At the time, buying a suit was as big an investment as buying a car, today, and most men expected to have theirs last a lifetime, at least. Tailors routinely added an inch or two ease to a man’s first suit, with the result that young men waddled around in baggy breeches and middle-aged men shoved themselves into clothing several sizes too small. Grand Tourists, taking advantage of cheap Continental labor and superior workmanship, had had a suit made overseas, which were cut to be particularly tight-fitting and slim, with dark colors prevailing, so unlike London fashions at the time. Similarly their foreign-made wigs were padded underneath to achieve a neat, arched line, as if the wearer had particularly thick hair, and a long fall of hair down the back, which could be braided into a pigtail, or simply rolled up and secured with pins and a ribbon. Since it was hard fitting a full sized hat over this style of wig, they wore the chapeau bras, a bicorne made to be carried as well as worn.

So the point might have rested, except that some men, who didn’t go through the Tour, decided that they, too, could have a suit made that at least looked like theirs. If you couldn’t get a full Macaroni suit, you could get a Macaroni styled wig. And if you couldn’t afford either...

Unfortunately, the style didn’t really translate well. Instead of looking like the 18th century version of Jimmy Cooper in Quadrophenia, faux Macaronis looked like Austin Powers. Their garish, pastel-colored coats were trimmed with extravagant buttons, lace, embroidery and fresh or artificial flowers, their stockings striped, their shoes and boots high heeled dainties.  Their wigs towered with puffs of lambs’ wool and horsehair, and their hats became mere miniatures. What had been Continental suavity became a caricature of falsetto voices, simpering, mincing, and ‘delicate' gestures, a refined taste in food and drink devolved into mere finickiness. If the original Tourists played Faro for low stakes, Macaroni imitators made a point of being high-rollers. While there actually had been an English school of poetry, the Della Cruscans, centered in Florence, dedicated to sentimental and personal themes (as opposed to historic, epic, or topical events) ‘Macaronics’ were affected, arch little satires written in several languages at once.  

Were they actually gay? Certainly, they were often talked about in terms of their general effeminacy and there were several gay scandals. On the other hand, a lot of them (especially those who just happened to have picked up the style on tour) got married after awhile, moved back to the country seats from whence they sprung, bought more acceptable clothing, and had children, just like everyone else in their cohort.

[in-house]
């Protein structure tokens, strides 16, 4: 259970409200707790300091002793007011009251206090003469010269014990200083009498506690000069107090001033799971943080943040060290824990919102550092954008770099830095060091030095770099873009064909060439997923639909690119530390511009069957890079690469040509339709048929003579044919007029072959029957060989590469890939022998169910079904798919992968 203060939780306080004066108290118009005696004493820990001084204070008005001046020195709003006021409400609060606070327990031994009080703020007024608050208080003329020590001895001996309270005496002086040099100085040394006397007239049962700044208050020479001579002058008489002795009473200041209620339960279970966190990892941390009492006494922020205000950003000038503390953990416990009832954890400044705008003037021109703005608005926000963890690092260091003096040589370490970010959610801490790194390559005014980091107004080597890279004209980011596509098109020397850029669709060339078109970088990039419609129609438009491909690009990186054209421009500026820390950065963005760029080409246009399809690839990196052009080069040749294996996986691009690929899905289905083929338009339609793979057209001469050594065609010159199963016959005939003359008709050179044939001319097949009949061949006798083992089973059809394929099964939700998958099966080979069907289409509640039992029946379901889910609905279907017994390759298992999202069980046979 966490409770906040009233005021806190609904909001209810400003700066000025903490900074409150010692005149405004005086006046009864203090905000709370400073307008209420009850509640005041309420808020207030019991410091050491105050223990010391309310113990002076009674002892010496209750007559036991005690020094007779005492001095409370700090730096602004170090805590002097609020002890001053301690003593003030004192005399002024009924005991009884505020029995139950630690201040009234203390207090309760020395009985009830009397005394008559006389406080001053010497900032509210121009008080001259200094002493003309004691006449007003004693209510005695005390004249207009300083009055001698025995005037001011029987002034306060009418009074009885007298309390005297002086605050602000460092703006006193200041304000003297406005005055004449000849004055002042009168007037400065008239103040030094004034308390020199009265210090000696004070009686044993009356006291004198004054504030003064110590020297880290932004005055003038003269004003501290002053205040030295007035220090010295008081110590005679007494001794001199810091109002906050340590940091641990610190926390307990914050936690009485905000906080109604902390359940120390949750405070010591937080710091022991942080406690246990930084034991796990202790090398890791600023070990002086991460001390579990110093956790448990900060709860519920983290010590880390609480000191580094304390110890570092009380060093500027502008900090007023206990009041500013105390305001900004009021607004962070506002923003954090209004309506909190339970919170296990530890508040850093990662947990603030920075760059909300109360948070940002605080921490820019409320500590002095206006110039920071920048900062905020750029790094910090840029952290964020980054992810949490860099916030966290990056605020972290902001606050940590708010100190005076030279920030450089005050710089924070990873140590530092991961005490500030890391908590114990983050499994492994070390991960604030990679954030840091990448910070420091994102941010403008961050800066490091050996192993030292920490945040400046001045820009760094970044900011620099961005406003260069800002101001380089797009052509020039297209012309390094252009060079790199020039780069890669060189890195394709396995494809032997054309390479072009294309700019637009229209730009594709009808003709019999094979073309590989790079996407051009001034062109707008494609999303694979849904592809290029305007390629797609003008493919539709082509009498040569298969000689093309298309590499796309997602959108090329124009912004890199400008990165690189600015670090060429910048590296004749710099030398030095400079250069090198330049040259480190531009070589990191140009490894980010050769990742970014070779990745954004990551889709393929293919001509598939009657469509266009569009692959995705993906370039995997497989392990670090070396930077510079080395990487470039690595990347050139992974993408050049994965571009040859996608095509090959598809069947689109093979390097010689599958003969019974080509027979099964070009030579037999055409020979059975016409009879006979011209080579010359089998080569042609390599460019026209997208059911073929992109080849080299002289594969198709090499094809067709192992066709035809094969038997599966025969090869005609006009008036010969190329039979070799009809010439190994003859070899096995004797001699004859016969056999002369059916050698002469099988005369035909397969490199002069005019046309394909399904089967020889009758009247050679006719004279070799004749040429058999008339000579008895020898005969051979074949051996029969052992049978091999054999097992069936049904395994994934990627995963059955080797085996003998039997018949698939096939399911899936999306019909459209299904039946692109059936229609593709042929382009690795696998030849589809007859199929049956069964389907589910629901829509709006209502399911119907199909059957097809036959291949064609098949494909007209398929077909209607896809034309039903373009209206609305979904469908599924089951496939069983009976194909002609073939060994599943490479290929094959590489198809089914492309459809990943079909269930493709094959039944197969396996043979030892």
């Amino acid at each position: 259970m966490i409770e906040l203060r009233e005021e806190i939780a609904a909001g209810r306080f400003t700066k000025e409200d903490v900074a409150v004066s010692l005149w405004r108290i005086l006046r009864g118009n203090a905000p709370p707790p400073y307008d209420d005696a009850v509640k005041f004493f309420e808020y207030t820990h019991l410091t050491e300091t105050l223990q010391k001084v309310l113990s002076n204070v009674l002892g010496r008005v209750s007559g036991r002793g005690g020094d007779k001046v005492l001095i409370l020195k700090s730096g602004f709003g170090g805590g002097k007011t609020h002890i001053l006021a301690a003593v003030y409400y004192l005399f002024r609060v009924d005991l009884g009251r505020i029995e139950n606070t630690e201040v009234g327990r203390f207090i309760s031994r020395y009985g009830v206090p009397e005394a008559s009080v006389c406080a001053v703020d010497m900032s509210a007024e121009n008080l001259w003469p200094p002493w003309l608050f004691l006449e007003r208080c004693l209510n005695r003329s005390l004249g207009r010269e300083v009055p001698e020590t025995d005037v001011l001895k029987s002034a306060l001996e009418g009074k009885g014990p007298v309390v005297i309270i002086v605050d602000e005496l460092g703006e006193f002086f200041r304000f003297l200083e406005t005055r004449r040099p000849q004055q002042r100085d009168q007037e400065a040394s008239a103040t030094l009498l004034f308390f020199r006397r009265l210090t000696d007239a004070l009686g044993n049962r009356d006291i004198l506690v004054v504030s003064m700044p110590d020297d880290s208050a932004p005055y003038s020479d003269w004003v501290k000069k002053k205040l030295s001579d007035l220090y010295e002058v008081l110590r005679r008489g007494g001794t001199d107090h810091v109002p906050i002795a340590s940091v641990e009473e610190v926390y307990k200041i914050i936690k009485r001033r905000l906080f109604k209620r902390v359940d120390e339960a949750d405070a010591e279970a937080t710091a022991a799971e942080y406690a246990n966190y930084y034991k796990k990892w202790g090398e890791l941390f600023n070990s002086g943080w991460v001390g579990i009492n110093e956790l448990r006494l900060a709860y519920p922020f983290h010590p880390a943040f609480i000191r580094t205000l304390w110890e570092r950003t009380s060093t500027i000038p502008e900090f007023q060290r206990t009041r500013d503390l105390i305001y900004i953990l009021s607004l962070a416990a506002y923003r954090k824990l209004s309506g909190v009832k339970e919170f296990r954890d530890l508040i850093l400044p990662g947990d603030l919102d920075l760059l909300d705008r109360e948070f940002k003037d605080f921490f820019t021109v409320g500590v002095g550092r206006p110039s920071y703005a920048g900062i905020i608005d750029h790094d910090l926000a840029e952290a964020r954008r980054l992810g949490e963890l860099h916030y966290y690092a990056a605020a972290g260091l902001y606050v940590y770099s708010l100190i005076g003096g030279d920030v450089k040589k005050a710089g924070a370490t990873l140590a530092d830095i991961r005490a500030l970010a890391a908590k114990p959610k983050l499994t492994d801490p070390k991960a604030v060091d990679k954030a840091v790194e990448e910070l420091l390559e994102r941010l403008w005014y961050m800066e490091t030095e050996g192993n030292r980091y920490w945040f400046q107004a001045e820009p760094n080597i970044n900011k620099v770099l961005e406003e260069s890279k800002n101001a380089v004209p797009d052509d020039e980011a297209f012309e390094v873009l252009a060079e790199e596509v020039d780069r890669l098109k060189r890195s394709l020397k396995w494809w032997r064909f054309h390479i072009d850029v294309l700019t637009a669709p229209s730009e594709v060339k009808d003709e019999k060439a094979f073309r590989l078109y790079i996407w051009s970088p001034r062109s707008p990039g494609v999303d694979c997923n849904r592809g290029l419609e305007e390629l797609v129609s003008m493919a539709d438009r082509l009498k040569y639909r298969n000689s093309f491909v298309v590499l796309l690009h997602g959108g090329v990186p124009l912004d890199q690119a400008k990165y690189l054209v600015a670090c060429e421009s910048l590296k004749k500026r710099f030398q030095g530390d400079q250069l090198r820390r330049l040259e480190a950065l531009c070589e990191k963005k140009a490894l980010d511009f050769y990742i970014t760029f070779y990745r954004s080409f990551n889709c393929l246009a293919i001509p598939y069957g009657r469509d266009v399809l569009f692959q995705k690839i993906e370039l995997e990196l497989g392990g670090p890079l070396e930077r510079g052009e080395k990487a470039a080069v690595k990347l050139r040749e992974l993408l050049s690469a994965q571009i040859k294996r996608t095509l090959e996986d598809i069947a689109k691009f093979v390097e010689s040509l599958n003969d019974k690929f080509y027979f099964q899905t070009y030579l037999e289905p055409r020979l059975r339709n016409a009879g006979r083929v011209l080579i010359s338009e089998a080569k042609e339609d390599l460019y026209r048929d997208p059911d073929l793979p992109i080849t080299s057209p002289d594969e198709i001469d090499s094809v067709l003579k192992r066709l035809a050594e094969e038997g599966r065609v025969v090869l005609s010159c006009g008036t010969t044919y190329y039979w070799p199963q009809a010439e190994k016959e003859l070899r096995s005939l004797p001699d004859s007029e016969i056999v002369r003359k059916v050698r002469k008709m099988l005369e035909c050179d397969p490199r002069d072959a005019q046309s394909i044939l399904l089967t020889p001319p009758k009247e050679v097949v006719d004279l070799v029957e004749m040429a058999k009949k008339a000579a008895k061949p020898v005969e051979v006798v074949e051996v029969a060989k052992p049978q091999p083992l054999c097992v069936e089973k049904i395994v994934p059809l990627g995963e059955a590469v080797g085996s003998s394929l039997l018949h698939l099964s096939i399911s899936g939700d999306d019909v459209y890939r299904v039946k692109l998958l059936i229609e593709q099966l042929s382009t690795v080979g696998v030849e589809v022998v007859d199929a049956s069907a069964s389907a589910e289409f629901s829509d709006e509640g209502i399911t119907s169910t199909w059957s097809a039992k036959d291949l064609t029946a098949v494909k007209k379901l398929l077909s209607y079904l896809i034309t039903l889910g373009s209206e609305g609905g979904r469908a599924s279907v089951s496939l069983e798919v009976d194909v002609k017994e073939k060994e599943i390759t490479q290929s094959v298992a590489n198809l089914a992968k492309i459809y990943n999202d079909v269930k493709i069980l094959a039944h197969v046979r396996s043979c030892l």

So, that brings us back to Yankee Doodle, a backwoods farmer’s son, wandering into town on his pony. Trying to look a bit spiffy, he puts a feather in his cap (‘coz that’s what they do, these days), sees the Colonial Army, which to him looks to him like a formidable force, and wants to join up…until he hears a cannon go off, at which he turns tail and runs home to hide in his parents’ room. You can just hear the British snickering … no threat there, they’re just a bunch of hicks and cowards! (Some versions have him showing fear at the sight of an open grave, but the idea is the same.) Little did they realize….

Mac`a*ro"ni (?), n.; pl. Macaronis (#), or Macaronies. [Prov. It. macaroni, It. maccheroni, fr. Gr. &?; happiness, later, a funeral feast, fr. &?; blessed, happy. Prob. so called because eaten at such feasts in honor of the dead; cf. Gr. &?; blessed, i. e., dead. Cf. Macaroon.]


Long slender tubes made of a paste chiefly of wheat flour, and used as an article of food; Italian or Genoese paste.

⇒ A paste similarly prepared is largely used as food in Persia, India, and China, but is not commonly made tubular like the Italian macaroni. Balfour (Cyc. of India).


A medley; something droll or extravagant.


A sort of droll or fool. [Obs.] Addison.


A finical person; a fop; -- applied especially to English fops of about 1775. Goldsmith.

5. pl. (U. S. Hist.)

The designation of a body of Maryland soldiers in the Revolutionary War, distinguished by a rich uniform. W. Irving.


© Webster 1913